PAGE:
1A

Weekdays 2-3 p.m.
  • Hosted by Joshua Johnson

1A is a show for a changing America.

Every day, host Joshua Johnson convenes a conversation about the most important issues of our time. The show takes a deep and unflinching look at America, bringing context and insight to stories unfolding across the country and the world.

With a name inspired by the First Amendment*, 1A explores important issues such as policy, politics, technology, and what connects us across the fissures that divide the country. The program also delves into pop culture, sports and humor. 1A’s goal is to act as a national mirror — taking time to help America look at itself and to ask what it wants to be.

The conversation isn’t just on air. 1A invites you to join in. We’ll regularly post questions and requests for feedback on this page. And you can talk to us on TwitterFacebook, or by texting 1A to 63735.

1A is produced by WAMU 88.5, and distributed by NPR.

The News Roundup — International

22 hours ago

We continue to learn more about an explosion in Beirut, Lebanon. It killed over 130 people and destroyed hundreds of thousands of homes.

The News Roundup — Domestic

22 hours ago

Senate Majority Leader Mitch McConnell (R-K.Y.) says he “personally agrees” with passing another package for coronavirus relief. But there’s still no deal between Republican and Democratic lawmakers and the White House on another bill. Tens of millions of Americans remain unemployed, and the pandemic has killed over 157,000.

A flawed response to a global pandemic. A string of falsehoods concerning the efficacy of mail-in voting. A violent and undemocratic response to nationwide protests against police brutality and racism.

The president of the United States has a lot to answer for in the eyes of his critics.

Horses have always captivated Sarah Maslin Nir. Yes, she’s a horse girl. The love is so real that she wrote a book all about them. It’s called “Horse Crazy: The Story of a Woman and a World in Love With an Animal.”

What We Know About The Explosion In Beirut

Aug 6, 2020

A huge explosion buried much of Beirut, Lebanon, under rubble and dust on Tuesday afternoon. Now, an international rescue effort is underway as the death toll continues to rise.

Ilia Calderón was born in Istmina, Colombia, a small primarily Black, town in the coastal Choco region. Now, she’s a journalist working as the evening news anchor on Univisión Network. She is the first Afro-Latina to hold this position, and the first Afro-Latina to anchor a national newscast in Spanish in the United States.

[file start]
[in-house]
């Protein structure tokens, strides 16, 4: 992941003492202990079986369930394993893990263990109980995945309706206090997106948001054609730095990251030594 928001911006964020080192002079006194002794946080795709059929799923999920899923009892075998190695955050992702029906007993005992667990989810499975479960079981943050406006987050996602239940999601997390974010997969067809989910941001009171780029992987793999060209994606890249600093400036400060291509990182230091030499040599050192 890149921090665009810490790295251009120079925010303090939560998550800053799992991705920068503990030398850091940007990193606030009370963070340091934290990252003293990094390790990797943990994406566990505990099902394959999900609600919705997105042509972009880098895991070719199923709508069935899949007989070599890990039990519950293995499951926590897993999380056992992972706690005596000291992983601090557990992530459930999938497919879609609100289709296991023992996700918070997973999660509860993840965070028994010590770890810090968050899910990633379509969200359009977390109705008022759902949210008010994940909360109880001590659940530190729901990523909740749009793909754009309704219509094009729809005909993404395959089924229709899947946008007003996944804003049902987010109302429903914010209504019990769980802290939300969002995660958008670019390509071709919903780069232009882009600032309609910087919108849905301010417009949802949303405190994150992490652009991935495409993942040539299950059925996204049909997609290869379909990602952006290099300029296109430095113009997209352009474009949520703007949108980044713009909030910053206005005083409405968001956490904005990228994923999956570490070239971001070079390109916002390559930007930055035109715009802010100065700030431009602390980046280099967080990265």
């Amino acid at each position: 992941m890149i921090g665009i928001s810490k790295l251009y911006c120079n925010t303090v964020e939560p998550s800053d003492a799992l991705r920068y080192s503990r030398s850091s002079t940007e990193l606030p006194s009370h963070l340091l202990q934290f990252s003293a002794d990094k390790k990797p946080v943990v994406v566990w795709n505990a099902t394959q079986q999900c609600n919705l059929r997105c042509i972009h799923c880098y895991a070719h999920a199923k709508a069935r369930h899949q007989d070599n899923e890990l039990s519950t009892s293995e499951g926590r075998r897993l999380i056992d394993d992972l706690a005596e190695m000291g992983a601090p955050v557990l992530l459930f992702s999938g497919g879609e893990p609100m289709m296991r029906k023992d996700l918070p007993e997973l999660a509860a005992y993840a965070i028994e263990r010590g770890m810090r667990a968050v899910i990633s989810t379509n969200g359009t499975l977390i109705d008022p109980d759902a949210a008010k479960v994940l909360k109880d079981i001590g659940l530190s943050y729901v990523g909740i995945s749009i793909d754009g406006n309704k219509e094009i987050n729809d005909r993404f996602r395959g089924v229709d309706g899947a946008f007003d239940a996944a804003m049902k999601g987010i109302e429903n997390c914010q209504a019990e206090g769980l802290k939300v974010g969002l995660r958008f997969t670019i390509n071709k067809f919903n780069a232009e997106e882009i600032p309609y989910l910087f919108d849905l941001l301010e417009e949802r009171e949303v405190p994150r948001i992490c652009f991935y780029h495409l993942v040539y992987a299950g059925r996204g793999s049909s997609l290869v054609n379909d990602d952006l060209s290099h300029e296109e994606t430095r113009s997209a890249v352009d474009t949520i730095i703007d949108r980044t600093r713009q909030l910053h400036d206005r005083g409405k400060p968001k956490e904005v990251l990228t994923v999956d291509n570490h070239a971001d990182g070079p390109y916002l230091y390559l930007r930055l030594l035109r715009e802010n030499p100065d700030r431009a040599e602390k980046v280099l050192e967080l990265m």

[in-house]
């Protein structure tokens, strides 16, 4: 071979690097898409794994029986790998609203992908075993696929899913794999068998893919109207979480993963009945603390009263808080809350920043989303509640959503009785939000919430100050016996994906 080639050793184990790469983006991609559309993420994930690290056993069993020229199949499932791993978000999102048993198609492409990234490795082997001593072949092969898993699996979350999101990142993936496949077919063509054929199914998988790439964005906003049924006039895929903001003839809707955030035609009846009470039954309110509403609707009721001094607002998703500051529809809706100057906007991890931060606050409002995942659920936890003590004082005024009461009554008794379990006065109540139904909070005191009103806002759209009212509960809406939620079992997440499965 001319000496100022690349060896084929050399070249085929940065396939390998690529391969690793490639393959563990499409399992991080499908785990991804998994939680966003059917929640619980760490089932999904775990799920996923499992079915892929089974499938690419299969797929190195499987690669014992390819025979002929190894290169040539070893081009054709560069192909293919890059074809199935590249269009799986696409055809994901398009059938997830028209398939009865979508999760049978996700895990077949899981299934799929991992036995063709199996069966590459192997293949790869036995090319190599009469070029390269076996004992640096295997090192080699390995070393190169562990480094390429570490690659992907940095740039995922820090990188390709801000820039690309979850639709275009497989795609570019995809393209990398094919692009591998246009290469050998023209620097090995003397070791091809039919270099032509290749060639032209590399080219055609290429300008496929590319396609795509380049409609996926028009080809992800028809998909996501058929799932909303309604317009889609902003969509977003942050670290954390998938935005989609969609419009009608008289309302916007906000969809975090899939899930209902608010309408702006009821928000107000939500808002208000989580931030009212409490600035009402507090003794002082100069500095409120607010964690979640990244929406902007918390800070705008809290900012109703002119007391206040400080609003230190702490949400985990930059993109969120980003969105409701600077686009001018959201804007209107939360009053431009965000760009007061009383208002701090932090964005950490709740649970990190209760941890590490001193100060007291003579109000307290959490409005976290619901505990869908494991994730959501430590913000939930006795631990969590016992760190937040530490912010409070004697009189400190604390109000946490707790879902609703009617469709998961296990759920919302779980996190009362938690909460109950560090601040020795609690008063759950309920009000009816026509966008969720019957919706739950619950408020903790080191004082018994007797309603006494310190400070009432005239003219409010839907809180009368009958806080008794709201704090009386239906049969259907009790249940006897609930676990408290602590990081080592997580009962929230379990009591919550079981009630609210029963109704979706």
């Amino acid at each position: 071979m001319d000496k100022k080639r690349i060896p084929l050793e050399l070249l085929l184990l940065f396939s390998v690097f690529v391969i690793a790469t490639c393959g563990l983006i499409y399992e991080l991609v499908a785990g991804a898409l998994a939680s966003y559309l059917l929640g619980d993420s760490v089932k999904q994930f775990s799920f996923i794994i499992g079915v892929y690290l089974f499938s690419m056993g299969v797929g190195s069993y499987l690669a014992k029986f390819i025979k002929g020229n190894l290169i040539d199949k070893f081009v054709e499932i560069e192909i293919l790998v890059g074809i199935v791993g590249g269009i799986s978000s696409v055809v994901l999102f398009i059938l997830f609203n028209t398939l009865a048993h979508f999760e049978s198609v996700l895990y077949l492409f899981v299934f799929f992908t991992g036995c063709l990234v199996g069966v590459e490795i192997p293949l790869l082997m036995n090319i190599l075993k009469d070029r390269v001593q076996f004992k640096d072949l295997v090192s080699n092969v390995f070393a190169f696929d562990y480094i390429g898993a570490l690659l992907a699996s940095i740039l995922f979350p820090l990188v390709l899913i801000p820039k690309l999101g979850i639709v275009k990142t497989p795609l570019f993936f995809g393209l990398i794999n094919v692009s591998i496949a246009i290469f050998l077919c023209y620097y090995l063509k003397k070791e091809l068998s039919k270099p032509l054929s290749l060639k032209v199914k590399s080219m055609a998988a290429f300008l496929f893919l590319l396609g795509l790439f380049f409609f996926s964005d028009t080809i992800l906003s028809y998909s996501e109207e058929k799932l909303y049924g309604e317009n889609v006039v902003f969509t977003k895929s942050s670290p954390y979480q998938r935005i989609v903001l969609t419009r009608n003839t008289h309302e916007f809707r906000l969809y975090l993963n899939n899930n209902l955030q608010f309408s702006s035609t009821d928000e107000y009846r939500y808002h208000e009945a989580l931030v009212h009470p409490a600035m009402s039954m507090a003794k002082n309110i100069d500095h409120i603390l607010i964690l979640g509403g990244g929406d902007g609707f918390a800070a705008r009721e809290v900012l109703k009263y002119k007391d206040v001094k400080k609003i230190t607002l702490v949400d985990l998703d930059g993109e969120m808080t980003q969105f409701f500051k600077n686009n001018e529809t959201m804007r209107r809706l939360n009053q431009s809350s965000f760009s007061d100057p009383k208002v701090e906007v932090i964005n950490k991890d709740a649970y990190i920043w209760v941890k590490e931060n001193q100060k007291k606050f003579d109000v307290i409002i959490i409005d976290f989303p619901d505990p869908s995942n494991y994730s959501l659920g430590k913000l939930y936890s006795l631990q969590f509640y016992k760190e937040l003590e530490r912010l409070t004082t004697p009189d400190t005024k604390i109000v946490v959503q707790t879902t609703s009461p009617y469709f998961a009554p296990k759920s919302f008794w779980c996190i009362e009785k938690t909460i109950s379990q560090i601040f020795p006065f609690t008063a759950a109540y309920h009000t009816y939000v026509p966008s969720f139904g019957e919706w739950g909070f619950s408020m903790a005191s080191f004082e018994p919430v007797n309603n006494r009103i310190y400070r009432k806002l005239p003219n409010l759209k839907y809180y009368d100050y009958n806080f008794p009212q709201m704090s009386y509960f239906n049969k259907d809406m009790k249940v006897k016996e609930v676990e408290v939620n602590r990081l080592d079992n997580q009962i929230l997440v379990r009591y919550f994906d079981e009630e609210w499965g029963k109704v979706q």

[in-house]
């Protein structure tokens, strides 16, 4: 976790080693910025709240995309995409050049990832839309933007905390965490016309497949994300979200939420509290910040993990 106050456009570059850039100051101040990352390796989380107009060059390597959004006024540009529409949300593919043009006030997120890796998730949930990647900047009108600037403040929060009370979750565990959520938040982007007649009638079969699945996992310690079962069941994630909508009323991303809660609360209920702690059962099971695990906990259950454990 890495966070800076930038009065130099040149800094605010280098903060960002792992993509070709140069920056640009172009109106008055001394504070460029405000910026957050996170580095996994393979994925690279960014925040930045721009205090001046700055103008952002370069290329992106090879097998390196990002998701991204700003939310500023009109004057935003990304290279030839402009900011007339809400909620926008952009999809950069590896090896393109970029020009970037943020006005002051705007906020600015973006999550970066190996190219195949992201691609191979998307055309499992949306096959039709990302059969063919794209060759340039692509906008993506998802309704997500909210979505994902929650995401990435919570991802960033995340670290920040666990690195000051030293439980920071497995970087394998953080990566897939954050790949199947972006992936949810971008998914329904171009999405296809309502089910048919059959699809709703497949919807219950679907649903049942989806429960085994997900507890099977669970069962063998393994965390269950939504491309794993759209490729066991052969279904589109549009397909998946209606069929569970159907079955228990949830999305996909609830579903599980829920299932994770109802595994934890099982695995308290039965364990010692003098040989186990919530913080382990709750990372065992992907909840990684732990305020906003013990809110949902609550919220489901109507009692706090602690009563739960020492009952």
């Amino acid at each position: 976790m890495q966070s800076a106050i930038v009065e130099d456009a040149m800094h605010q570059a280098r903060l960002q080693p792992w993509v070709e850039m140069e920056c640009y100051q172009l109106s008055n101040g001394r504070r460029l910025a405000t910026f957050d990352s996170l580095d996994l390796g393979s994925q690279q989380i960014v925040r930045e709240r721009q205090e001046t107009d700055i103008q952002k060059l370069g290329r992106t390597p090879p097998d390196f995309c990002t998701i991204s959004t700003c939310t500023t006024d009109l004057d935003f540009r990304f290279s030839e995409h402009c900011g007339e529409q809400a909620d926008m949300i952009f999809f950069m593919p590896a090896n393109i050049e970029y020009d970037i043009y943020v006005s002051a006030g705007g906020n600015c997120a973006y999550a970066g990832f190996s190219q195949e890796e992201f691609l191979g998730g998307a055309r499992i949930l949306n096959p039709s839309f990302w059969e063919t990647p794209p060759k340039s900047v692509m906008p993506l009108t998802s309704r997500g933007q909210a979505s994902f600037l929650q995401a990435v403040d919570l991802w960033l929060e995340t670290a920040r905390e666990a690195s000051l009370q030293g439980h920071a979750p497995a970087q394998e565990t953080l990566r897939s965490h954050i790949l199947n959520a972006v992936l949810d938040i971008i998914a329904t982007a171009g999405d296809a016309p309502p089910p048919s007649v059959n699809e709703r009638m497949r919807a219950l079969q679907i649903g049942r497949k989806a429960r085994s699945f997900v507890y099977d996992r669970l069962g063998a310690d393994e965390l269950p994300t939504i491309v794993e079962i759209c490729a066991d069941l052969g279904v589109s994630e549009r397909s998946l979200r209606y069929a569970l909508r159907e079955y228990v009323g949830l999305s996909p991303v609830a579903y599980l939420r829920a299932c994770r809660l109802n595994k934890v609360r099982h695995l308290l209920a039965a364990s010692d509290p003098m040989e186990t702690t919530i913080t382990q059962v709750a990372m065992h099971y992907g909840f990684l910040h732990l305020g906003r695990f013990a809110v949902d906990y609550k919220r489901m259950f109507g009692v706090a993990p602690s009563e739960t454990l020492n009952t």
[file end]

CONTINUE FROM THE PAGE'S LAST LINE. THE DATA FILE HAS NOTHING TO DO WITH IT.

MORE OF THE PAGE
Primaries, Still: On The Trail With Reid Wilson

Aug 5, 2020

With November right around the corner, Republicans and Democrats alike are scrambling to prepare for an election in the midst of a pandemic. While some states have embraced vote-by-mail, other states have struggled to keep up with the number of ballots still left to count due to backlog.

Bringing Live Events Back From The Brink Of Death

Aug 5, 2020

The live events industry is struggling to stay afloat financially during COVID-19, and we are months away from a potential vaccine.

Amid a global pandemic and ahead of a consequential presidential election, America desperately needs quality journalism.

But the public’s trust in major American media outlets is dangerously low.

From the Knight Foundation and Gallup’s new survey:

What’s Going On With Trump, Microsoft And TikTok?

Aug 4, 2020

Did you hear that collective shudder a few days ago? It was TikTok users across the United States, responding to President Donald Trump’s vow to ban the app.

But now, Trump says it’s okay for Microsoft to pursue purchasing the short-form video app.

Grief And Memory With Poet Natasha Trethewey

Aug 4, 2020

When Natasha Trethewey was 19, her mother was shot and killed by her stepfather.

Why President Trump Needs White Suburban Voters

Aug 3, 2020

President Donald Trump seems worried about getting reelected. That’s partially because polls suggest he’s losing his grip on a particular group of supporters.

“White suburban voters, particularly women, were key to his victory in 2016 but are slipping away from him,” The New York Times noted.

Reconsidering The Case Of The Crime Genre

Aug 3, 2020

In the years since podcasts have become a mainstay in the media consumption of people all around the world, listenership for the crime and mystery genre has skyrocketed. But before the advent of crime podcasts, there was the crime novel.

The News Roundup — Domestic

Jul 31, 2020

President Donald Trump does not have the explicit power to delay an election. But he tweeted Thursday morning that he was considering a delay for November’s vote due to the possibility of flawed voting (a claim for which there is no evidence). The Constitution gives Congress the ability to set the date for the federal election.